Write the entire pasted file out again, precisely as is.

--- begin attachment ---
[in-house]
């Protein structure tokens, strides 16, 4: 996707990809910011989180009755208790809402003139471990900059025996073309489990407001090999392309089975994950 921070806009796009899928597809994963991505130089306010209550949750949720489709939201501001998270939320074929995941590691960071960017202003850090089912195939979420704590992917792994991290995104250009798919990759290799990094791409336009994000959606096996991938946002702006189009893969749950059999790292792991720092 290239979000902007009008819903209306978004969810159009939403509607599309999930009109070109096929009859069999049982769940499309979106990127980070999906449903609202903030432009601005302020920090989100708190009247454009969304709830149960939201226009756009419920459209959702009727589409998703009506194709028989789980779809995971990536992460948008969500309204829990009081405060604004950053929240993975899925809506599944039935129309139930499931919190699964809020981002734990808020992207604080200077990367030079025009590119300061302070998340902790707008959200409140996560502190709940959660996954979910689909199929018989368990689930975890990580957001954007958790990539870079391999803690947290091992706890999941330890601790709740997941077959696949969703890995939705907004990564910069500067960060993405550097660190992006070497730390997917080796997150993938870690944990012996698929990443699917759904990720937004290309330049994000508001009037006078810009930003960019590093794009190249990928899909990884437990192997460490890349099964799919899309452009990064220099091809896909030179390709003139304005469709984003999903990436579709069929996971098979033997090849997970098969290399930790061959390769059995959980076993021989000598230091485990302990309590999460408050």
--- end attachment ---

[in-house]
């Protein structure tokens, strides 16, 4: 996707990809910011989180009755208790809402003139471990900059025996073309489990407001090999392309089975994950 921070806009796009899928597809994963991505130089306010209550949750949720489709939201501001998270939320074929995941590691960071960017202003850090089912195939979420704590992917792994991290995104250009798919990759290799990094791409336009994000959606096996991938946002702006189009893969749950059999790292792991720092 290239979000902007009008819903209306978004969810159009939403509607599309999930009109070109096929009859069999049982769940499309979106990127980070999906449903609202903030432009601005302020920090989100708190009247454009969304709830149960939201226009756009419920459209959702009727589409998703009506194709028989789980779809995971990536992460948008969500309204829990009081405060604004950053929240993975899925809506599944039935129309139930499931919190699964809020981002734990808020992207604080200077990367030079025009590119300061302070998340902790707008959200409140996560502190709940959660996954979910689909199929018989368990689930975890990580957001954007958790990539870079391999803690947290091992706890999941330890601790709740997941077959696949969703890995939705907004990564910069500067960060993405550097660190992006070497730390997917080796997150993938870690944990012996698929990443699917759904990720937004290309330049994000508001009037006078810009930003960019590093794009190249990928899909990884437990192997460490890349099964799919899309452009990064220099091809896909030179390709003139304005469709984003999903990436579709069929996971098979033997090849997970098969290399930790061959390769059995959980076993021989000598230091485990302990309590999460408050």